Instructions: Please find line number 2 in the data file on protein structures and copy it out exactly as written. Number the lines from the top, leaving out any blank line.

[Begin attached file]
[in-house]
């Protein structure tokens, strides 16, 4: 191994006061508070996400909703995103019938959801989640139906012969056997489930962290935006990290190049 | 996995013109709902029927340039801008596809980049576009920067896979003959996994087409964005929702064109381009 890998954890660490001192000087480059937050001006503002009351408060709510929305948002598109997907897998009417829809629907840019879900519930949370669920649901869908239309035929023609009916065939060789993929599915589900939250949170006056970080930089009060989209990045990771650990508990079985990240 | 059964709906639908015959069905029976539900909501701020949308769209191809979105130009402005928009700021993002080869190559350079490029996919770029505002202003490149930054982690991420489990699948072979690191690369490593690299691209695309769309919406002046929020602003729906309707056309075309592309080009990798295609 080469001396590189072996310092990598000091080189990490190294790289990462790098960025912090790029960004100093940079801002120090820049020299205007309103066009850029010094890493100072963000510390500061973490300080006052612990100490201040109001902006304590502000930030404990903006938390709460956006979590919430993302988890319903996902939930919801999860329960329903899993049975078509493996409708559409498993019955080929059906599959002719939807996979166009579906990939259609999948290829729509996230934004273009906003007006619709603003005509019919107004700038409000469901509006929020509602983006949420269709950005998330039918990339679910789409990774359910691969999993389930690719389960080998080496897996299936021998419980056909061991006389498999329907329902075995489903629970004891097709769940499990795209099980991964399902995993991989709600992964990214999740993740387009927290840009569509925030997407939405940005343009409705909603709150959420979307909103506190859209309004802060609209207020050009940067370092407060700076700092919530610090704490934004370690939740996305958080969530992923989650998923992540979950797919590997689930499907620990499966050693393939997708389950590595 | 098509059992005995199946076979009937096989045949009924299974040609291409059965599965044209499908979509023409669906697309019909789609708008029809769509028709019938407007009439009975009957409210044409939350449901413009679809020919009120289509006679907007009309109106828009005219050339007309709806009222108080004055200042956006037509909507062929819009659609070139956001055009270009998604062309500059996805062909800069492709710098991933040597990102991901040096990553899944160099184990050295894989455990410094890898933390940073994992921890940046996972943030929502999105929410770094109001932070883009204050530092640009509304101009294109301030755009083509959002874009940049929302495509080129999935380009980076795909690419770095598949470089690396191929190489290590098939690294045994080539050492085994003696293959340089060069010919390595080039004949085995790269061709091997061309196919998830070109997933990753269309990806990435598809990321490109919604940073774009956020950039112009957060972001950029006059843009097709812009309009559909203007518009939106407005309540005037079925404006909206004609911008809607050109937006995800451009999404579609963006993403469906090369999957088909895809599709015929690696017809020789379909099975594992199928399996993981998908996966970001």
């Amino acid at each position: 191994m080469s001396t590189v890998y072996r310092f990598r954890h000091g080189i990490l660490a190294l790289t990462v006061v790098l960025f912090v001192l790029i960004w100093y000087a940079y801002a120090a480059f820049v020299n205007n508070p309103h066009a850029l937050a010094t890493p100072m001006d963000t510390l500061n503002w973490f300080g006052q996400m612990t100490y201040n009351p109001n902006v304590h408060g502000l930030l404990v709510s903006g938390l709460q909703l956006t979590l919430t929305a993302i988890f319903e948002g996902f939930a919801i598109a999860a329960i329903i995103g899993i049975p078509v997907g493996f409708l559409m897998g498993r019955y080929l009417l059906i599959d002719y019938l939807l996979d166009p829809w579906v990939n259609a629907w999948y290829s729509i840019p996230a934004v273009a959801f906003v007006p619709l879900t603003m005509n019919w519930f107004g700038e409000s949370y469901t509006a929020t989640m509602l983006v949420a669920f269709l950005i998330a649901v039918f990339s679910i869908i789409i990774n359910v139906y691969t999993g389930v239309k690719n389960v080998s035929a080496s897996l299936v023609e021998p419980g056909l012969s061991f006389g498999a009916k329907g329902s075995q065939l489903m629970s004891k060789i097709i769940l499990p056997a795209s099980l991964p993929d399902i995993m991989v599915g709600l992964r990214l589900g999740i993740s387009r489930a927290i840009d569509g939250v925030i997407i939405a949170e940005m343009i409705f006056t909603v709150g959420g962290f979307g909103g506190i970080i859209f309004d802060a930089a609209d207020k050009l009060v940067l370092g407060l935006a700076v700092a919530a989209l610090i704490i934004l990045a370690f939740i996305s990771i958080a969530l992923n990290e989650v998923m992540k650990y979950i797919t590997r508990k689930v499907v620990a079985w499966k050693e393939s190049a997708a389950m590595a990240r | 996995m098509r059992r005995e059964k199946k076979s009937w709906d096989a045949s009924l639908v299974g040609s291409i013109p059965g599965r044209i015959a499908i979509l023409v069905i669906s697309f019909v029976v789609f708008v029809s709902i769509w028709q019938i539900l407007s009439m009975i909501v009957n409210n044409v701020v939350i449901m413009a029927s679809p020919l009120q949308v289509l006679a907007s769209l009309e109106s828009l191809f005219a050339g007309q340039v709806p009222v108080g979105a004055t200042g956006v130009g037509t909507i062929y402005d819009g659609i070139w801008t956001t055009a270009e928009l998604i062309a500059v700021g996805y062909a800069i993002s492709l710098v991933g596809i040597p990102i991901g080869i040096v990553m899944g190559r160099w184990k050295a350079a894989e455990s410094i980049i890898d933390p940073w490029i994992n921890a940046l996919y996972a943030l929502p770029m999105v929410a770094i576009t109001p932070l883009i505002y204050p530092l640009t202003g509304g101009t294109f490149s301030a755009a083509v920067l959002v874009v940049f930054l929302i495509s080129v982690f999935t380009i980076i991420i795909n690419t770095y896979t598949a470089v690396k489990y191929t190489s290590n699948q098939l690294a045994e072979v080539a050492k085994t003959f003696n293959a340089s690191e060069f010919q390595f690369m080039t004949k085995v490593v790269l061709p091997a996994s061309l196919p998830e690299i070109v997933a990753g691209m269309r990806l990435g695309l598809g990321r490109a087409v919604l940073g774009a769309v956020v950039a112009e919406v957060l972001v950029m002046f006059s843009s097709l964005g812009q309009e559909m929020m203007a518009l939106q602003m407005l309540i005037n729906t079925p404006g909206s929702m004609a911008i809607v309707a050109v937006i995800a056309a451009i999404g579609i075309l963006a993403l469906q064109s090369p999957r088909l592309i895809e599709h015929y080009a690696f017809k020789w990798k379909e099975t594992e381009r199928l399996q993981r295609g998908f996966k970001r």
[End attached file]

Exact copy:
């Protein structure tokens, strides 16, 4: 191994006061508070996400909703995103019938959801989640139906012969056997489930962290935006990290190049 | 996995013109709902029927340039801008596809980049576009920067896979003959996994087409964005929702064109381009 890998954890660490001192000087480059937050001006503002009351408060709510929305948002598109997907897998009417829809629907840019879900519930949370669920649901869908239309035929023609009916065939060789993929599915589900939250949170006056970080930089009060989209990045990771650990508990079985990240 | 059964709906639908015959069905029976539900909501701020949308769209191809979105130009402005928009700021993002080869190559350079490029996919770029505002202003490149930054982690991420489990699948072979690191690369490593690299691209695309769309919406002046929020602003729906309707056309075309592309080009990798295609 080469001396590189072996310092990598000091080189990490190294790289990462790098960025912090790029960004100093940079801002120090820049020299205007309103066009850029010094890493100072963000510390500061973490300080006052612990100490201040109001902006304590502000930030404990903006938390709460956006979590919430993302988890319903996902939930919801999860329960329903899993049975078509493996409708559409498993019955080929059906599959002719939807996979166009579906990939259609999948290829729509996230934004273009906003007006619709603003005509019919107004700038409000469901509006929020509602983006949420269709950005998330039918990339679910789409990774359910691969999993389930690719389960080998080496897996299936021998419980056909061991006389498999329907329902075995489903629970004891097709769940499990795209099980991964399902995993991989709600992964990214999740993740387009927290840009569509925030997407939405940005343009409705909603709150959420979307909103506190859209309004802060609209207020050009940067370092407060700076700092919530610090704490934004370690939740996305958080969530992923989650998923992540979950797919590997689930499907620990499966050693393939997708389950590595 | 098509059992005995199946076979009937096989045949009924299974040609291409059965599965044209499908979509023409669906697309019909789609708008029809769509028709019938407007009439009975009957409210044409939350449901413009679809020919009120289509006679907007009309109106828009005219050339007309709806009222108080004055200042956006037509909507062929819009659609070139956001055009270009998604062309500059996805062909800069492709710098991933040597990102991901040096990553899944160099184990050295894989455990410094890898933390940073994992921890940046996972943030929502999105929410770094109001932070883009204050530092640009509304101009294109301030755009083509959002874009940049929302495509080129999935380009980076795909690419770095598949470089690396191929190489290590098939690294045994080539050492085994003696293959340089060069010919390595080039004949085995790269061709091997061309196919998830070109997933990753269309990806990435598809990321490109919604940073774009956020950039112009957060972001950029006059843009097709812009309009559909203007518009939106407005309540005037079925404006909206004609911008809607050109937006995800451009999404579609963006993403469906090369999957088909895809599709015929690696017809020789379909099975594992199928399996993981998908996966970001």